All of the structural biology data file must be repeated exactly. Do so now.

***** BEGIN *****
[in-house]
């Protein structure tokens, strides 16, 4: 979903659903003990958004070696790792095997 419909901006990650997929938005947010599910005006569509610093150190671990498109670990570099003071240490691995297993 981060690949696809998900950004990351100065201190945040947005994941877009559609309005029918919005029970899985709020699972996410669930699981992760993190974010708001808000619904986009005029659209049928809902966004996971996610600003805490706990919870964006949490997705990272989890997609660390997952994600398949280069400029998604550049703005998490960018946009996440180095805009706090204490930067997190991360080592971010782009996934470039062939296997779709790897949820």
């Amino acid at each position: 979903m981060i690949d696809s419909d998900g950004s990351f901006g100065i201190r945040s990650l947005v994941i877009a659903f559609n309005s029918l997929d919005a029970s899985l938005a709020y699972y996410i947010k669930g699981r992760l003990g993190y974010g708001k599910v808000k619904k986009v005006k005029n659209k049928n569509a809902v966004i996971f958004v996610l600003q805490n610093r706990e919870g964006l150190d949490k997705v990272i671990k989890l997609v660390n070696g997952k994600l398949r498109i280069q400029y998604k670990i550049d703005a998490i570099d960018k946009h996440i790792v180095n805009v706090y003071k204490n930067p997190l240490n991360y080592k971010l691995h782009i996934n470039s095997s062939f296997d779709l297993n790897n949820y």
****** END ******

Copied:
[in-house]
């Protein structure tokens, strides 16, 4: 979903659903003990958004070696790792095997 419909901006990650997929938005947010599910005006569509610093150190671990498109670990570099003071240490691995297993 981060690949696809998900950004990351100065201190945040947005994941877009559609309005029918919005029970899985709020699972996410669930699981992760993190974010708001808000619904986009005029659209049928809902966004996971996610600003805490706990919870964006949490997705990272989890997609660390997952994600398949280069400029998604550049703005998490960018946009996440180095805009706090204490930067997190991360080592971010782009996934470039062939296997779709790897949820």
């Amino acid at each position: 979903m981060i690949d696809s419909d998900g950004s990351f901006g100065i201190r945040s990650l947005v994941i877009a659903f559609n309005s029918l997929d919005a029970s899985l938005a709020y699972y996410i947010k669930g699981r992760l003990g993190y974010g708001k599910v808000k619904k986009v005006k005029n659209k049928n569509a809902v966004i996971f958004v996610l600003q805490n610093r706990e919870g964006l150190d949490k997705v990272i671990k989890l997609v660390n070696g997952k994600l398949r498109i280069q400029y998604k670990i550049d703005a998490i570099d960018k946009h996440i790792v180095n805009v706090y003071k204490n930067p997190l240490n991360y080592k971010l691995h782009i996934n470039s095997s062939f296997d779709l297993n790897n949820y």